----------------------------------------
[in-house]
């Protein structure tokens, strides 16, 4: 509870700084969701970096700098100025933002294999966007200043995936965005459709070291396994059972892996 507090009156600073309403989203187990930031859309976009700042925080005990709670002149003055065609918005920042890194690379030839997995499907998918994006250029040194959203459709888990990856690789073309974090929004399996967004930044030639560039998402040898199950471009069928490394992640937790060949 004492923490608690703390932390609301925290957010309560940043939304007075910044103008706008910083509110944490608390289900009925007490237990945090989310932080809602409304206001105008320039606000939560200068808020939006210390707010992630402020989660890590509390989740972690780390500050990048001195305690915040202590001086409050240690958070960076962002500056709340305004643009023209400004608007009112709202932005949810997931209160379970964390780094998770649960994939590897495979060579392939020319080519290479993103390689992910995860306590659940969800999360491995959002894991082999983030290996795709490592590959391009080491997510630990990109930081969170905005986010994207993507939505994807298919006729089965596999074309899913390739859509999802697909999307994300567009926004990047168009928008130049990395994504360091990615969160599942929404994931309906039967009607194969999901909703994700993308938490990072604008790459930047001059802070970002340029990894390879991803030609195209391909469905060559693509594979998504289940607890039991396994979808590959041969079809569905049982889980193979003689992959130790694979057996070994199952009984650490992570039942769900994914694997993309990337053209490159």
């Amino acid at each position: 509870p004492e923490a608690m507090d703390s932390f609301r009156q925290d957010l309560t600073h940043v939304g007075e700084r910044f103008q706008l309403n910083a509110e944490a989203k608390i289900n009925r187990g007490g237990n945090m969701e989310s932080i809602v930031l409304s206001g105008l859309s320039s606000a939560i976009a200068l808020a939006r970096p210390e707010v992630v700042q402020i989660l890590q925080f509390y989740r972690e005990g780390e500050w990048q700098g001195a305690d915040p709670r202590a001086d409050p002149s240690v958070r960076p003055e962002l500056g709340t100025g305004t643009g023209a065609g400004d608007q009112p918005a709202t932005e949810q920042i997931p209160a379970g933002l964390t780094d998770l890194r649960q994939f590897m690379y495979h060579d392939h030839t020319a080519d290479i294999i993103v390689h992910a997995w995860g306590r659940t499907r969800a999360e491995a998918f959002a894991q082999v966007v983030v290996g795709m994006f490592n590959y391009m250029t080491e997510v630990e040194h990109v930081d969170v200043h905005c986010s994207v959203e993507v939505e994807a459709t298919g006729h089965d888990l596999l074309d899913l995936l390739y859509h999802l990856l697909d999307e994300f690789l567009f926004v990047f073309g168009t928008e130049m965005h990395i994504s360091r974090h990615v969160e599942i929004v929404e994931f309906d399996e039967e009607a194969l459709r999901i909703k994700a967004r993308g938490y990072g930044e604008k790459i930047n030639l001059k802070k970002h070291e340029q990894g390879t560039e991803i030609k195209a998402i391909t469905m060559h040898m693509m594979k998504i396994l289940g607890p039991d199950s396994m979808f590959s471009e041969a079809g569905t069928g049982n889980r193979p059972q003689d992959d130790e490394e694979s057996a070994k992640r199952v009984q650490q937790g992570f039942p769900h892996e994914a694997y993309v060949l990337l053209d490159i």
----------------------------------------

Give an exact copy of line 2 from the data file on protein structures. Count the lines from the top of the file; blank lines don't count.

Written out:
């Protein structure tokens, strides 16, 4: 509870700084969701970096700098100025933002294999966007200043995936965005459709070291396994059972892996 507090009156600073309403989203187990930031859309976009700042925080005990709670002149003055065609918005920042890194690379030839997995499907998918994006250029040194959203459709888990990856690789073309974090929004399996967004930044030639560039998402040898199950471009069928490394992640937790060949 004492923490608690703390932390609301925290957010309560940043939304007075910044103008706008910083509110944490608390289900009925007490237990945090989310932080809602409304206001105008320039606000939560200068808020939006210390707010992630402020989660890590509390989740972690780390500050990048001195305690915040202590001086409050240690958070960076962002500056709340305004643009023209400004608007009112709202932005949810997931209160379970964390780094998770649960994939590897495979060579392939020319080519290479993103390689992910995860306590659940969800999360491995959002894991082999983030290996795709490592590959391009080491997510630990990109930081969170905005986010994207993507939505994807298919006729089965596999074309899913390739859509999802697909999307994300567009926004990047168009928008130049990395994504360091990615969160599942929404994931309906039967009607194969999901909703994700993308938490990072604008790459930047001059802070970002340029990894390879991803030609195209391909469905060559693509594979998504289940607890039991396994979808590959041969079809569905049982889980193979003689992959130790694979057996070994199952009984650490992570039942769900994914694997993309990337053209490159």